I spend a lot of time with my tools every day, and I often field questions from both writers and readers about what I use to make my business hum. I am an inveterate first adopter, so my tools have tended to change from year to year. Now, I have settled into a few very comfortable habits and tools that I use daily and weekly.
ACCOUNTABILITY: I use daily word trackers (i.e. Excel spreadsheets) from graphic artist Svenja Gosen. I love to track my progress, and using these gorgeous Excel spreadsheets has become a must for me. I use one for Fiction and one for Non-Fiction, and fill them in nightly. It makes my annual reviews so much easier to calculate!
WRITING ON THE LAPTOP: Scrivener is my go-to writing program. Highly scalable, easy to use, it's the finest writing software available. Plus, their Project Target tools allow me to set a deadline and see exactly what my daily word count needs to be. Every book and treatment has their own Scrivener file, as well as a massive Tao of JT file for all the blogs. And a bonus, they're now mobile!
WRITING ON THE GO: Scrivener for iPad - The best app invention ever, hands down. I love that I can write on the go without dragging my laptop and chargers along. It’s streamlined my process and lightened my purse!
ZONING OUT FOR SAID WRITING: Freedom. Oh, how I love Freedom. I use Freedom to turn off my access to social media, news sites, and other Internet worm holes so I can turn my brain on. I've written over a dozen books with Freedom in my life, and I hope it's by my side as I write dozens more.
JOURNALING: Day One, which I use for a number of things, including journaling, keeping track of major events and minor triumphs, and capturing ideas. It’s beautiful and easy to use, plus syncs across all devices. It's a great tool for remembering, too.
TO DO LIST: Wunderlist is, pound for pound, the very best online To Do list and capture system. I spend half my day here. There is some redundancy with my calendar, but that's fine by me, as I live in fear of forgetting an event of deadline.
PROJECT MANAGEMENT: Asana - for major project management/workflows that won't fit within the Wunderlist construct. I am a relative newcomer to Asana, but my assistant and I use it for the many workflows we have for book releases and major project development.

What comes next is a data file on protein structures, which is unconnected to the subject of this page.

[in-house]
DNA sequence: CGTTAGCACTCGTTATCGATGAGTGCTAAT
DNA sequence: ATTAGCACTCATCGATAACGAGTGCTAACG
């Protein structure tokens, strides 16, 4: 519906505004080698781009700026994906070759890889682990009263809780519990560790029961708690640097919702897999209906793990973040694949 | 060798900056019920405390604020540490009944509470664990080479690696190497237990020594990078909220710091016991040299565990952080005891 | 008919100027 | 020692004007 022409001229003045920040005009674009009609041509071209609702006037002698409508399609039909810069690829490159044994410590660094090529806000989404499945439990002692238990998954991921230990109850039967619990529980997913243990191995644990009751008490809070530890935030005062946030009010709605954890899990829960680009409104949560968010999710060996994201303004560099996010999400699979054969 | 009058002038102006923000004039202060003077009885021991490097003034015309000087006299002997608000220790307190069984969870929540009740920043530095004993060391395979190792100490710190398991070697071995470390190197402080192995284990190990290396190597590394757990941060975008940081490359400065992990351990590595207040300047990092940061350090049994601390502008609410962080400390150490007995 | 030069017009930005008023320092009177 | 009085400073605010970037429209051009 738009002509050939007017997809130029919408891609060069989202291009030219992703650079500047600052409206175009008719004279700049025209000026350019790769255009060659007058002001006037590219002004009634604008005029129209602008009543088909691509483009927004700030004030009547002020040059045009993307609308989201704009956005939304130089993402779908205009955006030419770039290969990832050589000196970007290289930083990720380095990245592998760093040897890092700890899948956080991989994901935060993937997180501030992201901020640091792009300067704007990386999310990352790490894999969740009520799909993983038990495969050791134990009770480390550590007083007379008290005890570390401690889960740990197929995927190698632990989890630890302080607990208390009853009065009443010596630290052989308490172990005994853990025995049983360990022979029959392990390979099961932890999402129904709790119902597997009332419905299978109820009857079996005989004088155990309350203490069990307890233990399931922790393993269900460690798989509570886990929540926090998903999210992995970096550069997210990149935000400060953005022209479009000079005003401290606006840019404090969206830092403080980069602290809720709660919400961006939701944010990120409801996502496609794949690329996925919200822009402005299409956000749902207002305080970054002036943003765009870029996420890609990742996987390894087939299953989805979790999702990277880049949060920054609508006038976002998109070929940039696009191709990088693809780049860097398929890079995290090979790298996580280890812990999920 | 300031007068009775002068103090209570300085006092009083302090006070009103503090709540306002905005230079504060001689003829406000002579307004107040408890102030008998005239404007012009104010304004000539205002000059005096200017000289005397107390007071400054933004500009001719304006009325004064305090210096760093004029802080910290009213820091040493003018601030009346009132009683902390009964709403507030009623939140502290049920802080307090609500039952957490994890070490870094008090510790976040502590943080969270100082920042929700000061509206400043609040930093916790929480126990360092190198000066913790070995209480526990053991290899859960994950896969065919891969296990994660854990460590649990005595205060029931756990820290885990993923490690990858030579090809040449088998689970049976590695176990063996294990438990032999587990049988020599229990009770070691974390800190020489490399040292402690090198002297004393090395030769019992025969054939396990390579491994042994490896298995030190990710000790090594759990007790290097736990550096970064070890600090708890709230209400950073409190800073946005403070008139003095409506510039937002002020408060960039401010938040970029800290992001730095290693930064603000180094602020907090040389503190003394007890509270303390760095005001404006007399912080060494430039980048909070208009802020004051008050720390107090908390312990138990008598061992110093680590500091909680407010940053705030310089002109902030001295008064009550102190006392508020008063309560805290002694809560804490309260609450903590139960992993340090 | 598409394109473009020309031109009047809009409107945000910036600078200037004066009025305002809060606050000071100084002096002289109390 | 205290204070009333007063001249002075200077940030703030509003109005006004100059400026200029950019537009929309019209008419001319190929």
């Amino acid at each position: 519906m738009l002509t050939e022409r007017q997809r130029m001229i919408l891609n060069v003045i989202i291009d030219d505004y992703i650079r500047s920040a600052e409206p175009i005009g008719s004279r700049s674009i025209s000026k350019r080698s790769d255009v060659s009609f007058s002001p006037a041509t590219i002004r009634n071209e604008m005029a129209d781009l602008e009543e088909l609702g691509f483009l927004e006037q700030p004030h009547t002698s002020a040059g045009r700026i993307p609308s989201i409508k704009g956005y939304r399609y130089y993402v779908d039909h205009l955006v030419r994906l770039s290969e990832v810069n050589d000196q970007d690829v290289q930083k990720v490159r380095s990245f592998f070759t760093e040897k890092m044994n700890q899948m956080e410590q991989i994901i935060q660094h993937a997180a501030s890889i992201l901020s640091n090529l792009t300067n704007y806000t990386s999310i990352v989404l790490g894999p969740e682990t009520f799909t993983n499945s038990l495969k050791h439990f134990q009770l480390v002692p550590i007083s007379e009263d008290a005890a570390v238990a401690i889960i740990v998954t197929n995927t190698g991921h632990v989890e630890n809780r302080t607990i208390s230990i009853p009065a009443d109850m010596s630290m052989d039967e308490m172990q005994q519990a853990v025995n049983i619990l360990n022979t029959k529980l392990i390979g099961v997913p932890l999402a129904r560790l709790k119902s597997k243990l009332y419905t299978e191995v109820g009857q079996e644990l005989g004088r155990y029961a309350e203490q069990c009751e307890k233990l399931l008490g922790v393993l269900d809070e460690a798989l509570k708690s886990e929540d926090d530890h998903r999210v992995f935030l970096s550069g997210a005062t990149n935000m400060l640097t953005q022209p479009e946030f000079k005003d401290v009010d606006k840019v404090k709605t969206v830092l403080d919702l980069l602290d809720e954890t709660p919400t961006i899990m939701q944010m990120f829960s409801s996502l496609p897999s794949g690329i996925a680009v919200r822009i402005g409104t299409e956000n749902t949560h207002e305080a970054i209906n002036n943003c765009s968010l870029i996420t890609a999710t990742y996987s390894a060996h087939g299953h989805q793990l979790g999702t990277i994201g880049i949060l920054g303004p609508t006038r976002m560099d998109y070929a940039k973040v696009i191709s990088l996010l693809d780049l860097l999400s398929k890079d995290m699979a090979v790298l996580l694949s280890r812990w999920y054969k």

ONLINE TOOLS FOR READING, RESEARCH, and SHARING (this is my actual workflow)
Feedly, my favorite RSS feeder, pulls in stories from my favorite blogs
Instapaper, I capture online stories here, then share to...
Evernote, where my research files live; or to...
Buffer, to share posts firsthand on Twitter, Facebook, and Instagram
Dlvr.it, which shares just-posted content to my other Facebook and Twitter accounts
Emma, to send newsletters with fun recipes and book recommendations
CALENDAR: iCal (I have both online and paper calendars. I don’t like carrying a day planner, so I use my phone when I'm out and traveling) run through Google calendar. I use the Outlook app calendar, too.
Interestingly, two years ago, I switched to a daily calendar instead of weekly. It took a while, but I finally realized I was totally stressed by this daily accountability, and have switched back to weekly. My stress levels dropped immediately. I feel so much more settled! Crazy, right? The Habana is the perfect size — larger than a regular Moleskine, it fits my hand perfectly, can capture a few more lines per page, and the paper is fantastic — smooth, easy to write on, never bleeds through, and beautiful. I like paper you can pet.
Clairfontaine A5 spiral bound - idea capture, notes, book notebooks, research, planning — each book gets a notebook.
Midori Travelers Notebook - A lovely back-to-the-earth choice, I love throwing this in my bag when I’m heading out. The leather is stroke-able, the paper is smooth, and I always get compliments on it. When I’m traveling, there’s no sense taking five notebooks along, so it doubles as my writing notebook and my planner.
EREADER: Kindle Voyage
It seems like a lot, but each tool has its purpose. Collectively, they make my life easier. I hope you find some of them useful.
Do you have any favorite tools? I'd love to hear about them!